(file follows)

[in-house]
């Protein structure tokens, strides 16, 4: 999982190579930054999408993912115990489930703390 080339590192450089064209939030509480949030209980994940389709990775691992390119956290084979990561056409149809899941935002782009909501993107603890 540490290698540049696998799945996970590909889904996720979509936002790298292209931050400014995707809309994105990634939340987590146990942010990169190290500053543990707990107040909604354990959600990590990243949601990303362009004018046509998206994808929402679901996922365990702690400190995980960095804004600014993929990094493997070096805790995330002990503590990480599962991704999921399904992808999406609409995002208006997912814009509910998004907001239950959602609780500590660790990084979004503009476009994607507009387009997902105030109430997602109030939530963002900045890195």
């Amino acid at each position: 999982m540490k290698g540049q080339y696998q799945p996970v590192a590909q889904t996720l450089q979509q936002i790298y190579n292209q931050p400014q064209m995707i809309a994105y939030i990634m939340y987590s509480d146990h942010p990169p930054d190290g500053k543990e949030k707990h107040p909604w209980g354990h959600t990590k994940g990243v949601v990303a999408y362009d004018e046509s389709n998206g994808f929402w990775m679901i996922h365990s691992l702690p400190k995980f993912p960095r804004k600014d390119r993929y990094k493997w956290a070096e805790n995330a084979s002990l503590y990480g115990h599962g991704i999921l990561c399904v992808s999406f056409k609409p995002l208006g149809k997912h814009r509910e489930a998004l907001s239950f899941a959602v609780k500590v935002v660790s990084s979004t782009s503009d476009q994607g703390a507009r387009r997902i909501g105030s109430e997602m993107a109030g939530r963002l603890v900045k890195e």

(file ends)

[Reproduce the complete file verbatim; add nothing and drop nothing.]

[in-house]
């Protein structure tokens, strides 16, 4: 999982190579930054999408993912115990489930703390 080339590192450089064209939030509480949030209980994940389709990775691992390119956290084979990561056409149809899941935002782009909501993107603890 540490290698540049696998799945996970590909889904996720979509936002790298292209931050400014995707809309994105990634939340987590146990942010990169190290500053543990707990107040909604354990959600990590990243949601990303362009004018046509998206994808929402679901996922365990702690400190995980960095804004600014993929990094493997070096805790995330002990503590990480599962991704999921399904992808999406609409995002208006997912814009509910998004907001239950959602609780500590660790990084979004503009476009994607507009387009997902105030109430997602109030939530963002900045890195």
């Amino acid at each position: 999982m540490k290698g540049q080339y696998q799945p996970v590192a590909q889904t996720l450089q979509q936002i790298y190579n292209q931050p400014q064209m995707i809309a994105y939030i990634m939340y987590s509480d146990h942010p990169p930054d190290g500053k543990e949030k707990h107040p909604w209980g354990h959600t990590k994940g990243v949601v990303a999408y362009d004018e046509s389709n998206g994808f929402w990775m679901i996922h365990s691992l702690p400190k995980f993912p960095r804004k600014d390119r993929y990094k493997w956290a070096e805790n995330a084979s002990l503590y990480g115990h599962g991704i999921l990561c399904v992808s999406f056409k609409p995002l208006g149809k997912h814009r509910e489930a998004l907001s239950f899941a959602v609780k500590v935002v660790s990084s979004t782009s503009d476009q994607g703390a507009r387009r997902i909501g105030s109430e997602m993107a109030g939530r963002l603890v900045k890195e």